by Drew Rozell, Ph.D.
Imagine what your life would be like if you dropped all of your goals this very second. Can you? If you are like most people, you probably have a great deal of difficulty in imaging what this would be like (or you have just fired me for posing such a silly question).
This type of reaction speaks directly to my point — that we often define ourselves through our goals. In fact, our goals become so deeply tied to our sense of self that we often no longer question why we work towards the goals we set for ourselves. The pressure we feel to distinguish ourselves from the crowd frequently drives us to set the wrong goals. If we are then faced with having to let go of our goals, we resist, kicking and screaming. Knowing this, it’s critical to examine why we set the particular goals we do to ensure we are on the right path for ourselves.
Years ago when I was applying to colleges, I did not have a good sense of what I really wanted to do with my life or where to direct my energy. Being the fifth of five kids, my parents weren’t thrilled about paying for yet another child’s education. So, they started dropping hints for me to apply for an ROTC scholarship to pay for my schooling.
These scholarships are somewhat prestigious as the government picks up the entire tab for college. In return, recipients have to take military classes, are expected to major in engineering, and spend at least 4 years in the service as an officer and 4 years in the reserves. Sounded decent enough to me.
After a while, the competitive nature of the application process even got my juices flowing. I was going to do whatever it took to win. After a battery of interviews, tests, pushups and physicals, I got a phone call informing me that I ha been awarded a scholarship to the University of Florida. I had actually achieved the first part of my goal and secured a free ride to college! I remember being quite pleased with myself. Then reality struck.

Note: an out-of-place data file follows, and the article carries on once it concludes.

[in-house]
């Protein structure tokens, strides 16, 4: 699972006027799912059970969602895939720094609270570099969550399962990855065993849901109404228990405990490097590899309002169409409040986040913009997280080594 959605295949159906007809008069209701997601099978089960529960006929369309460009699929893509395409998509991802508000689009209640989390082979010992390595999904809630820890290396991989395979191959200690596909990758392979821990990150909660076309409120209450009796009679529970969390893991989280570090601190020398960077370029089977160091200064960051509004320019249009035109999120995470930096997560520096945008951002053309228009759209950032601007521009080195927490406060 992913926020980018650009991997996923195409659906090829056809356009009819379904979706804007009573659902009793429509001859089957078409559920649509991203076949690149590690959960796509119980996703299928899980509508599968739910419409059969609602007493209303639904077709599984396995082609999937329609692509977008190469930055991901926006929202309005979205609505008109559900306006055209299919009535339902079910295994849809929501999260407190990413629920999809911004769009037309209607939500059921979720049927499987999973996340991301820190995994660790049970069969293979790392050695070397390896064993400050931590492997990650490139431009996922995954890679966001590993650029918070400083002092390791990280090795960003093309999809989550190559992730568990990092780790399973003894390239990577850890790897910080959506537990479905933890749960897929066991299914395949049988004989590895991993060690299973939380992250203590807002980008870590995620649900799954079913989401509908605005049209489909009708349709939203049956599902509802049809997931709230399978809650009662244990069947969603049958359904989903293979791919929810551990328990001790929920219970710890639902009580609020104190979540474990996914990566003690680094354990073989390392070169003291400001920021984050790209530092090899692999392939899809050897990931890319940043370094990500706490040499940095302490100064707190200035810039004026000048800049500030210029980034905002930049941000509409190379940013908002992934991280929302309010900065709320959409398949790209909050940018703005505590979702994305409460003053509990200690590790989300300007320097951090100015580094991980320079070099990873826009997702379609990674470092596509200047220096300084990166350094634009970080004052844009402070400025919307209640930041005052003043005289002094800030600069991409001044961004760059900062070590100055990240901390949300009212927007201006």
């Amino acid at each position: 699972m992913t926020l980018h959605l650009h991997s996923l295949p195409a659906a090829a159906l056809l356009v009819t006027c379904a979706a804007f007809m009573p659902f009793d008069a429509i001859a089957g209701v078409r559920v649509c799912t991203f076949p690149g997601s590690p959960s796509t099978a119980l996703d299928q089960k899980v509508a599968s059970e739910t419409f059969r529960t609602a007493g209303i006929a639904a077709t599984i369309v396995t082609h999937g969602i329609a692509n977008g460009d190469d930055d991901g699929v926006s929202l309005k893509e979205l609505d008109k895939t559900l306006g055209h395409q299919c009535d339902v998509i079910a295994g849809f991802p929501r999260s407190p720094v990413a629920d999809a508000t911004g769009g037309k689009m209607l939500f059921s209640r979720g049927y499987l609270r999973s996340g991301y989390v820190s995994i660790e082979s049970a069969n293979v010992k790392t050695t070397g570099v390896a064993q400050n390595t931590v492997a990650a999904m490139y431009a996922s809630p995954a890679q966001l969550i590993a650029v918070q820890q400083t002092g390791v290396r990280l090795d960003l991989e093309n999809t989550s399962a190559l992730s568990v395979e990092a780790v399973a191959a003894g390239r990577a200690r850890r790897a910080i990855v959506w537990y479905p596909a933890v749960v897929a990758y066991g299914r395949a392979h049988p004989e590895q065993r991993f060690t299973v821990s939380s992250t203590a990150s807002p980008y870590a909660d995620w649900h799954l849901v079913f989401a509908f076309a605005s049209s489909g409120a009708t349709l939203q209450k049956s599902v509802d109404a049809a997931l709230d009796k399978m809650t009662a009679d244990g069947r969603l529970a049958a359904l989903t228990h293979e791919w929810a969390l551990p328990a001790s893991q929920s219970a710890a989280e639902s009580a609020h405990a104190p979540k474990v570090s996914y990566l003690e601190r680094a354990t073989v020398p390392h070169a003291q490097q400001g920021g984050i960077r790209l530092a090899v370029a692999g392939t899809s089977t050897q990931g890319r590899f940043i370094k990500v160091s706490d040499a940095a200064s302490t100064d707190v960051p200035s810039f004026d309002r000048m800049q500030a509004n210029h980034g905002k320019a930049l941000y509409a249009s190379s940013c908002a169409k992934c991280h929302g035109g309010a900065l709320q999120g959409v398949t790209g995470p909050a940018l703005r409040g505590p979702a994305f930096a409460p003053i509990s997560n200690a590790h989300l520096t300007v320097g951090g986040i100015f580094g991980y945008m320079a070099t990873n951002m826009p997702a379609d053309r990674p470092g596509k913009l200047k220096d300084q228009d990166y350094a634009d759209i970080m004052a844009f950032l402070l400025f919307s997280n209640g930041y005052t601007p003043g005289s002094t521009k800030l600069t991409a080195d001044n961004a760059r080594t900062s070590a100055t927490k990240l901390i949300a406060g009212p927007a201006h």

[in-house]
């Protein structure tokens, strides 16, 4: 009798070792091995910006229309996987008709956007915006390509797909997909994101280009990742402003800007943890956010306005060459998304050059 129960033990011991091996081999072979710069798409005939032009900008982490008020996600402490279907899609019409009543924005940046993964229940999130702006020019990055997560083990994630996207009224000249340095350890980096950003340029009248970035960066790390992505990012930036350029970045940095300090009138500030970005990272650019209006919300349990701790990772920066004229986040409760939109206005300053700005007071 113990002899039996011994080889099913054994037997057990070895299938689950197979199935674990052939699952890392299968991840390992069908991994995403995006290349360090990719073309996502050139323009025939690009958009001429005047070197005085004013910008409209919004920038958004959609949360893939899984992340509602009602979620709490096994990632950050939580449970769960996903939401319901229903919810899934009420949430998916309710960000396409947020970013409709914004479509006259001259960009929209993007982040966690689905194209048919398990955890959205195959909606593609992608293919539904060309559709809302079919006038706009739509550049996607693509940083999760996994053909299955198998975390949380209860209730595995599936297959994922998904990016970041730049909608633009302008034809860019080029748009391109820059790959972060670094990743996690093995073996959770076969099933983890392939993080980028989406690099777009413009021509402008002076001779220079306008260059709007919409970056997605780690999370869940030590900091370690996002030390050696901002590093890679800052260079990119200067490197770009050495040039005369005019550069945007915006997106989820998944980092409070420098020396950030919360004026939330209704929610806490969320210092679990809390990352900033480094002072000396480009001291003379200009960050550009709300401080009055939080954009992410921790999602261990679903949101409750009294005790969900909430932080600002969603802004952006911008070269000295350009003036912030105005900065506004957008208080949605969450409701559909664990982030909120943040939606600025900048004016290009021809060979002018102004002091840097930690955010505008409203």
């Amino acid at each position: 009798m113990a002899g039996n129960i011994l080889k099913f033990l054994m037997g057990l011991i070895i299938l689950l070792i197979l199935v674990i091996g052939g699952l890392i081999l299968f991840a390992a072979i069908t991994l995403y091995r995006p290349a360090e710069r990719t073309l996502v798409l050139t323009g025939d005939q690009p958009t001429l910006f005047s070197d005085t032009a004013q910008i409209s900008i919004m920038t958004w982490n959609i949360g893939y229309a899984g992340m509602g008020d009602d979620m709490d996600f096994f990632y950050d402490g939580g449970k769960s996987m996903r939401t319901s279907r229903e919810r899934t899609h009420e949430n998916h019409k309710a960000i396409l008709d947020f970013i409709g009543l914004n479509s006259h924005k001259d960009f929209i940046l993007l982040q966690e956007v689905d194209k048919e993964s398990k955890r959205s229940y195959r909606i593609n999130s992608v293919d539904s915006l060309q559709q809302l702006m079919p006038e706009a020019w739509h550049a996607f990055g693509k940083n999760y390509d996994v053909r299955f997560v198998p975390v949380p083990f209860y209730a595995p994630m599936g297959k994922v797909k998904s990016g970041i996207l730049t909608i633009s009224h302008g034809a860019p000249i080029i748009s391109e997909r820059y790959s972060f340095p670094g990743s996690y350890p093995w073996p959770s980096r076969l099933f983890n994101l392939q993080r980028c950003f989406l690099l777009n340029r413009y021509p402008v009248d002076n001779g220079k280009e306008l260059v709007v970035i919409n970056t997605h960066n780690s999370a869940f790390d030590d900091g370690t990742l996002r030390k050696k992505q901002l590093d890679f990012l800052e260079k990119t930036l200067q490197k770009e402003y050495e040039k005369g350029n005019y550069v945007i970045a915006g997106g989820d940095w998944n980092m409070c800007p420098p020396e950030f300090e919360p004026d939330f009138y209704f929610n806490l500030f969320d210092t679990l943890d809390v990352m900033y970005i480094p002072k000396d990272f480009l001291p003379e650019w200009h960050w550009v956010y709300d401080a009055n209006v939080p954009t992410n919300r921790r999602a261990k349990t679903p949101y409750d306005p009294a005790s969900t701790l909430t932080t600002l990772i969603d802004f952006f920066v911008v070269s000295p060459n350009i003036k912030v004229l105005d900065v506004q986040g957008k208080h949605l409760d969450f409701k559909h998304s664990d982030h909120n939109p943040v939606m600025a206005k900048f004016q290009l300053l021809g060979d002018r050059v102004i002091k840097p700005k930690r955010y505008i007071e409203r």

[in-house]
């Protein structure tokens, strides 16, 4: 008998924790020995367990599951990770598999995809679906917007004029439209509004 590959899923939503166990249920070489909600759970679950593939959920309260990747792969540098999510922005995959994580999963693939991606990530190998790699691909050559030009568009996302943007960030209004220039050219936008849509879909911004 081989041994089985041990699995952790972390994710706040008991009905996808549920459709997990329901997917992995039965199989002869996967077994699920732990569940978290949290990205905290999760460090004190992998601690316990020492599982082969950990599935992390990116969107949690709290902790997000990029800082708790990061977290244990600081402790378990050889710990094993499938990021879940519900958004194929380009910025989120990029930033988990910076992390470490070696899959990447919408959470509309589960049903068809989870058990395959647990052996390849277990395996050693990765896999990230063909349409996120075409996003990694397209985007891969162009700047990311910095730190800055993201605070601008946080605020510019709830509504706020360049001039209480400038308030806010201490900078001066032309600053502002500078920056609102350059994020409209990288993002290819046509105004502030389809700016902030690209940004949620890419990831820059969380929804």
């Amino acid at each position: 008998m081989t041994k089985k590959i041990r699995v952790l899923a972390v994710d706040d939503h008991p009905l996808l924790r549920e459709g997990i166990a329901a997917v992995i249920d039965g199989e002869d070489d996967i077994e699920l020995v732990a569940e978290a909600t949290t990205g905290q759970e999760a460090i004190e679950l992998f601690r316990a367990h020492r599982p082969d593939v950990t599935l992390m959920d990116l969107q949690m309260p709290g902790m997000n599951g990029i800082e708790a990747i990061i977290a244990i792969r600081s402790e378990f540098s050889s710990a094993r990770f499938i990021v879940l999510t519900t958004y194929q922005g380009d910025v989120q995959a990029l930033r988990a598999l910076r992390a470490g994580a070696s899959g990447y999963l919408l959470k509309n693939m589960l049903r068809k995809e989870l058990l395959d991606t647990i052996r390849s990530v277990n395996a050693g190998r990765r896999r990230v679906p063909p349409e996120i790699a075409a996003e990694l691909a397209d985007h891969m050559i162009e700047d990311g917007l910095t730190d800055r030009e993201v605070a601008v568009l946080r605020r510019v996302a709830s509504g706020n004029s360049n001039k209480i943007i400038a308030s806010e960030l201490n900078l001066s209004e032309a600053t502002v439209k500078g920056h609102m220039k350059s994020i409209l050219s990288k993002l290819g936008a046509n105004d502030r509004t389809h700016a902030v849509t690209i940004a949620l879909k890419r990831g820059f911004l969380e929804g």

When I arrived at school in the fall, I had trouble adjusting to my newly regimented life. I had little in common with any of the other midshipmen. Since I spent a lot of time with these young men, this meant I had few friends.
My feet bled constantly from my tight white shoes rubbing the skin off my heels. The cleaners turned my dress white uniform a pale shade of blue (THAT goes over well with the brass). I struggled to remain conscious during my dry engineering classes. Come to think of it, I despised the whole experience.
However, as I look back, there is no need to call in Sherlock Holmes to figure out what went wrong. My need for independence, disdain for authority, and lack of ironing skills stacked the deck against me being successful in sustaining this goal.
While this was clearly a wonderful opportunity to achieve a great goal for the right person, the simple fact was that this goal was not right for me. The things that mattered most to me — my freedom, my individuality, and my love for studying people — were not being nurtured in this environment. In fact, they were being almost completely suppressed. My “great goal” was in direct conflict with my values and I was completely miserable.